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THE government has the right to impose taxes. This is clearly specified in Article 48 of the Constitution, which states that “Payment of taxes and contribution to public expenditures are a duty in conformity with the law. The law shall exempt small incomes from taxation in order to guarantee a minimum income for living.” However, the people of Kuwait have the right to know who those people will be and how it will be paid.
In the government’s program, which the Minister of Finance is assigned to refer to the National Assembly, the Council of Ministers presented this thorny issue in an oblique way without any clarification. This can be considered as poison in honey because it is known that such measures start on the companies. However, the matter has expanded to advanced stages such that those with limited incomes are the victims.
The song “Social Justice” was the title of this step. We all know how this matter is measured by two standards or more, depending on the interests of the influential! Frankly, how is it possible to equate a salary that does not exceed KD 1,000 per month with a trader whose monthly income reaches KD 500,000 or more, in terms of paying taxes? Will the prices of commodities remain as they are, or will the traders and major contractors, who acquire the majority of commercial businesses and projects, raise them according to the taxes that will be imposed on them? In some countries, the tax on the profits of companies and the wealthy reaches about 45 percent, while those with limited incomes are exempted from it. What the state collects in this field goes to the services provided to the poor and those with low salaries.
If our governments follow this path, and add to that the payment of fines for debtors and those imprisoned in cases of dud cheques, who are the original victims of moneylenders and merchants, then we can talk about some kind of social justice.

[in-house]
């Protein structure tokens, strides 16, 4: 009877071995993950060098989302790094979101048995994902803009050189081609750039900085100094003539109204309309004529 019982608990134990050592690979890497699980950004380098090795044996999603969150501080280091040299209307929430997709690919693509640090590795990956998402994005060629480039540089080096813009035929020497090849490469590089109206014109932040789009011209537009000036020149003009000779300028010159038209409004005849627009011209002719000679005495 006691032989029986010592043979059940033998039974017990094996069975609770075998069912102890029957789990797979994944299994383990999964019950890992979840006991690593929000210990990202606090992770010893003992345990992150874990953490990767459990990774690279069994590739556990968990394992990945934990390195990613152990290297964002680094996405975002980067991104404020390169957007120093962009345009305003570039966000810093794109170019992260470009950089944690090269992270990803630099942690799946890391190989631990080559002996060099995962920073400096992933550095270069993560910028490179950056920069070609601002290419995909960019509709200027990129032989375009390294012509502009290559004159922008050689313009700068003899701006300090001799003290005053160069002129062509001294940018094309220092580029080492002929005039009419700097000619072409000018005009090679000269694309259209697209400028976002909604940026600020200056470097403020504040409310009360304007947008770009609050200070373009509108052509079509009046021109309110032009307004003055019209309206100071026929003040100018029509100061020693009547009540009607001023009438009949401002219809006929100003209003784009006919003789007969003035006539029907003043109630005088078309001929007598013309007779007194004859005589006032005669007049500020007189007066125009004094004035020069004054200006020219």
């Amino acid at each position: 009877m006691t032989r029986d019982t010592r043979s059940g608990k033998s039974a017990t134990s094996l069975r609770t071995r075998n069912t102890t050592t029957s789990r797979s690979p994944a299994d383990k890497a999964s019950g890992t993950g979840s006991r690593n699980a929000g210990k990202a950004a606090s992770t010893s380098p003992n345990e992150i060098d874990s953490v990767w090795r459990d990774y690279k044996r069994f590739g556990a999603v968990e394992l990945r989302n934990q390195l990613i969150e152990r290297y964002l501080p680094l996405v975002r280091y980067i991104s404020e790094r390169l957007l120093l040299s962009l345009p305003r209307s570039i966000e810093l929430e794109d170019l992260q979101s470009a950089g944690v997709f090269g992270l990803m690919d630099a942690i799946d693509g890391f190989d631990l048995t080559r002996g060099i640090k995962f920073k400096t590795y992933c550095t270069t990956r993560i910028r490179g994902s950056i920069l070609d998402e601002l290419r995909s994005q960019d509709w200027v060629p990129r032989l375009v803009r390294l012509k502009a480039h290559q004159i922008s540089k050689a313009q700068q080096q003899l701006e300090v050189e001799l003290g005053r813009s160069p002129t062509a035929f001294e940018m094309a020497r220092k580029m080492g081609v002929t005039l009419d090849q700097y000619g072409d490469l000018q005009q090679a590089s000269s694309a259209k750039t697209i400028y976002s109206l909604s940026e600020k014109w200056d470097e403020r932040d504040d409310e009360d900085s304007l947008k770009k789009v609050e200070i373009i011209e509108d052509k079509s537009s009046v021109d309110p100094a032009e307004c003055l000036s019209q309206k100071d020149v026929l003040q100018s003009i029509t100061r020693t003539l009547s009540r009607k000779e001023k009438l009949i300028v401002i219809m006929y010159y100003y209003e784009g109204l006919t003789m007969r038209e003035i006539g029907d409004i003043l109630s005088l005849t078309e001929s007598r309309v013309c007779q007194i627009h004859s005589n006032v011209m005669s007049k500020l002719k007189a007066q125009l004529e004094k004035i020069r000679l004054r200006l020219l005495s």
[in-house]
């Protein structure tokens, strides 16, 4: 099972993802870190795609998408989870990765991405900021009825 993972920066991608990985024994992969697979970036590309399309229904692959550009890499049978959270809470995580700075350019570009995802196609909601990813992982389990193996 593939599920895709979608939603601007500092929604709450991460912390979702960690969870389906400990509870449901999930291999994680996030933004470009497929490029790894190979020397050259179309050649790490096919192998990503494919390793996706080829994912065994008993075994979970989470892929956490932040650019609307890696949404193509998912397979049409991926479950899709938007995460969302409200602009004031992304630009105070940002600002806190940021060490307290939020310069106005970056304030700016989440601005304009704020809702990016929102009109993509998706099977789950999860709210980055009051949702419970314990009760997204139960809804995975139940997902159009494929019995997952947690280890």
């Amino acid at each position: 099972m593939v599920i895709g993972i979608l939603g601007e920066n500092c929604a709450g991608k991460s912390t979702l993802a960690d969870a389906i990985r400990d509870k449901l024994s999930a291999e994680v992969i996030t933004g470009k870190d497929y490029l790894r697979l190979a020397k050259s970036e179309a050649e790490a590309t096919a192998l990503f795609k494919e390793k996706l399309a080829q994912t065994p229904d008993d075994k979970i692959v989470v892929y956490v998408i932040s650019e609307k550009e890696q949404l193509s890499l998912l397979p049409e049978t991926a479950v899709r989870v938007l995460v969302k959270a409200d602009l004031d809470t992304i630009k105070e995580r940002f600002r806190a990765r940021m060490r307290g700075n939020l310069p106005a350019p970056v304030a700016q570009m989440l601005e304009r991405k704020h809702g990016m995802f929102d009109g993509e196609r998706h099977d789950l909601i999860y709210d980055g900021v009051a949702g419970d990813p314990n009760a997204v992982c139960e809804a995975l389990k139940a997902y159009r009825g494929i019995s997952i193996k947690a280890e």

There is no doubt that Kuwaitis will refuse to impose taxes on specific groups, and exempt others. And the National Assembly will be faced with two difficult choices – either follow the government’s lead or to take sides with the people.
Therefore, the Council of Ministers, and before raising this matter, must market it, and clarify the ambiguities in it, so that the executive authority does not fall into the same trap that previous governments fell into when they generalized subsidies for goods and services, which benefited the wealthy and burned the needy and the poor.
It has been customary in Kuwait for the wealthy, merchants, and major contractors to benefit from free treatment, subsidies for goods and services, and not to pay any taxes, something that created a class that enjoys a large percentage of wealth, while about 90 percent of the people live on a limited salary.
Therefore, His Highness the Prime Minister and the Council of Ministers should not be under the illusion that passing a title of this kind in the government’s work program without thoroughly studying it, clarifying it and marketing it will lead to the goal they seek.
It was said in the past that, “He who has been bitten by a snake fears a rope.” Because we in Kuwait have suffered a lot from underestimating many measures in various issues, the citizens are terrified of even talking about the welfare regarding which the government is talking about.
This is due to the fact that the government sees in its program what could bring woe and grief upon it, and the embers of successive crises burn all hopes. Therefore, it is necessary to reassure Kuwaitis with actions before words if the government wants to be with the people and not against them.
By Ahmed Al-Jarallah
Editor-in-Chief, the Arab Times